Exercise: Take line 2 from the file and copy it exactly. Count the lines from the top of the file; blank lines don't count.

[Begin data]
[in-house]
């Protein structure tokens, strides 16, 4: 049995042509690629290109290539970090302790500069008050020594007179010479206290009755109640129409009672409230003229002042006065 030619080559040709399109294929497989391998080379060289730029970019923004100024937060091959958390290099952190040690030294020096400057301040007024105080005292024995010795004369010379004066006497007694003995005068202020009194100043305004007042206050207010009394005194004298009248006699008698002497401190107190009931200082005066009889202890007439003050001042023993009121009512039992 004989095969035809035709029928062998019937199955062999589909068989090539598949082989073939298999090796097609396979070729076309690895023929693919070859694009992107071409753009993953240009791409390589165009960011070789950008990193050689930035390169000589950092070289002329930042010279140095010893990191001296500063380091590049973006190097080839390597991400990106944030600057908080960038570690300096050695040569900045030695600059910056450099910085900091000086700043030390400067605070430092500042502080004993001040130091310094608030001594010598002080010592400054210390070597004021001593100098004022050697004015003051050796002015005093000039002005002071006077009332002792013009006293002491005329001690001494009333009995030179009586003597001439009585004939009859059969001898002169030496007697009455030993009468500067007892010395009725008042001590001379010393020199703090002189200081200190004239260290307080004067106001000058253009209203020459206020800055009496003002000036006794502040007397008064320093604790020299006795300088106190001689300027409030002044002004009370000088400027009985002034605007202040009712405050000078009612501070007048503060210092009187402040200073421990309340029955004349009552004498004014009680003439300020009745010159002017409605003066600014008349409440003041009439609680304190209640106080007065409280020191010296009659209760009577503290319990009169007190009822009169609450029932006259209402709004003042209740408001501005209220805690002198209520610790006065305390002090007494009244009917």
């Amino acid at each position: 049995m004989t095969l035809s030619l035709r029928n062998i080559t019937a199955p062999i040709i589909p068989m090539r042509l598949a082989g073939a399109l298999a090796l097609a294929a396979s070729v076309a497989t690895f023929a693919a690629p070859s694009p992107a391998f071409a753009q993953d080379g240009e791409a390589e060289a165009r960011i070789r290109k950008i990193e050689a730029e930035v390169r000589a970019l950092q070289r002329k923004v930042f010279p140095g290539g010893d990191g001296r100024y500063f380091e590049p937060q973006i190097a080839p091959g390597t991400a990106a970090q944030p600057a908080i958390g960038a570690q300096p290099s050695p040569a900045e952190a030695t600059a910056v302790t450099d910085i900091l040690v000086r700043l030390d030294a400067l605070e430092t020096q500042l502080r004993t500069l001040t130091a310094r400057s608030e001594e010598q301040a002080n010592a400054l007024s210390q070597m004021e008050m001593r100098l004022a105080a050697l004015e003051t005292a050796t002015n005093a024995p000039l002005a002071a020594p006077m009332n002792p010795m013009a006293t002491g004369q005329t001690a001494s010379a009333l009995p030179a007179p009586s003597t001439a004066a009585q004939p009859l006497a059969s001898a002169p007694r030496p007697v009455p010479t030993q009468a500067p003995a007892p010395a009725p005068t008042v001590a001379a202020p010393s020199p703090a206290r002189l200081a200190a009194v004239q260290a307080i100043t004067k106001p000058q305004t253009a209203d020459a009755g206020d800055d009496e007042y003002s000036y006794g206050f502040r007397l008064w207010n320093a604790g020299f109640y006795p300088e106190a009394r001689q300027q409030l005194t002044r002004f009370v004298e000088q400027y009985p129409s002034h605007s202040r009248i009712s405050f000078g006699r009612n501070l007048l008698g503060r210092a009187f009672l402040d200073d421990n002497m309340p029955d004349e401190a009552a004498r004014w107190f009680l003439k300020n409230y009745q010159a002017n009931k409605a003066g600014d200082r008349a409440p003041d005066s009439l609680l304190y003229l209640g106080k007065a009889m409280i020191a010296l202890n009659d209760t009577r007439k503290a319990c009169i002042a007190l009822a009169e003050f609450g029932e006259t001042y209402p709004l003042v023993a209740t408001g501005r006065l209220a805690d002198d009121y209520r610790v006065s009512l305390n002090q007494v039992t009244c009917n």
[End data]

């Protein structure tokens, strides 16, 4: 049995042509690629290109290539970090302790500069008050020594007179010479206290009755109640129409009672409230003229002042006065 030619080559040709399109294929497989391998080379060289730029970019923004100024937060091959958390290099952190040690030294020096400057301040007024105080005292024995010795004369010379004066006497007694003995005068202020009194100043305004007042206050207010009394005194004298009248006699008698002497401190107190009931200082005066009889202890007439003050001042023993009121009512039992 004989095969035809035709029928062998019937199955062999589909068989090539598949082989073939298999090796097609396979070729076309690895023929693919070859694009992107071409753009993953240009791409390589165009960011070789950008990193050689930035390169000589950092070289002329930042010279140095010893990191001296500063380091590049973006190097080839390597991400990106944030600057908080960038570690300096050695040569900045030695600059910056450099910085900091000086700043030390400067605070430092500042502080004993001040130091310094608030001594010598002080010592400054210390070597004021001593100098004022050697004015003051050796002015005093000039002005002071006077009332002792013009006293002491005329001690001494009333009995030179009586003597001439009585004939009859059969001898002169030496007697009455030993009468500067007892010395009725008042001590001379010393020199703090002189200081200190004239260290307080004067106001000058253009209203020459206020800055009496003002000036006794502040007397008064320093604790020299006795300088106190001689300027409030002044002004009370000088400027009985002034605007202040009712405050000078009612501070007048503060210092009187402040200073421990309340029955004349009552004498004014009680003439300020009745010159002017409605003066600014008349409440003041009439609680304190209640106080007065409280020191010296009659209760009577503290319990009169007190009822009169609450029932006259209402709004003042209740408001501005209220805690002198209520610790006065305390002090007494009244009917």